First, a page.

“Pakistan, just like the rest of the world, is facing the most severe food price inflation in its history. The January food prices soared to above 18 percent — the highest ever monthly increase — from over 14 percent in October. Higher food price inflation meant that the poor, vulnerable and low-income groups, who make up almost two-thirds of the population, had to either cut their non-food expense to make room for spiking food budgets or consumed lesser calories than required.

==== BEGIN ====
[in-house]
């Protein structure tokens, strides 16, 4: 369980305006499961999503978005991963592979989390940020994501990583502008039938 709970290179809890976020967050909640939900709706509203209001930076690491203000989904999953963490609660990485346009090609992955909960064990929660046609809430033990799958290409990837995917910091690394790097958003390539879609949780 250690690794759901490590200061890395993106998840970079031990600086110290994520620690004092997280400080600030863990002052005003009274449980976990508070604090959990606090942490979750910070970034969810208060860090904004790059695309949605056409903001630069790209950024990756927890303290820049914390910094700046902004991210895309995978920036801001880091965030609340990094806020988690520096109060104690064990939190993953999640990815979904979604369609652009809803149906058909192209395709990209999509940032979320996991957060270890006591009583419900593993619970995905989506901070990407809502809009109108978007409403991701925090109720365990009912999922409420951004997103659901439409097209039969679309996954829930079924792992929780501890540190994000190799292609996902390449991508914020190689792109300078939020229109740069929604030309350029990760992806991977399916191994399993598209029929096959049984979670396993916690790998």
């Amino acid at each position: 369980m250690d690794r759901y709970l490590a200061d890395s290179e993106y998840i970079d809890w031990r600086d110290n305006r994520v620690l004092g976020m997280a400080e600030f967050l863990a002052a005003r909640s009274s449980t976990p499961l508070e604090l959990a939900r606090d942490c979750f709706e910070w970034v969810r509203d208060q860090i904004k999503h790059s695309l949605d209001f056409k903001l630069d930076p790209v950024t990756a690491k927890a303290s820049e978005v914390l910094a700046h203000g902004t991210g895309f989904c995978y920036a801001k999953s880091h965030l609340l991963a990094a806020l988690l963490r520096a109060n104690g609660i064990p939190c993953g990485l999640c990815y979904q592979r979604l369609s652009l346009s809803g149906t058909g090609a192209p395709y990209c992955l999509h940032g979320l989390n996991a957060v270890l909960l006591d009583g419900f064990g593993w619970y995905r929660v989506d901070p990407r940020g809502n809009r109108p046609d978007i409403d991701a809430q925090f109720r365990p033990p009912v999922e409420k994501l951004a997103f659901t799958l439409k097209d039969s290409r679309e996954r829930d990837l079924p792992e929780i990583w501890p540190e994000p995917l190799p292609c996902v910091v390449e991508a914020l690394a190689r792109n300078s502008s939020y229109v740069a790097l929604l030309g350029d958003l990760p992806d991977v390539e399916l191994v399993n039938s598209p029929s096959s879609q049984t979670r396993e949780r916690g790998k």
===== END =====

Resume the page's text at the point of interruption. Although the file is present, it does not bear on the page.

The situation demands that the economic managers re-think their strategy to fight food inflation. In the short run, they should take measures to prevent sudden jumps in prices due to artificial or real shortages, subsidize, as in the case of wheat, imported food like raw materials for edible oils, and abolish or scale down taxes on such essential items. In the long run, it must remove supply side constraints to check artificial shortages and support agriculture to boost food output. At the same time, the poor to low-income people should be shielded from the harsh effects of rising food prices now, by expanding the network of utility stores and making the ration card scheme that has been launched recently effective.”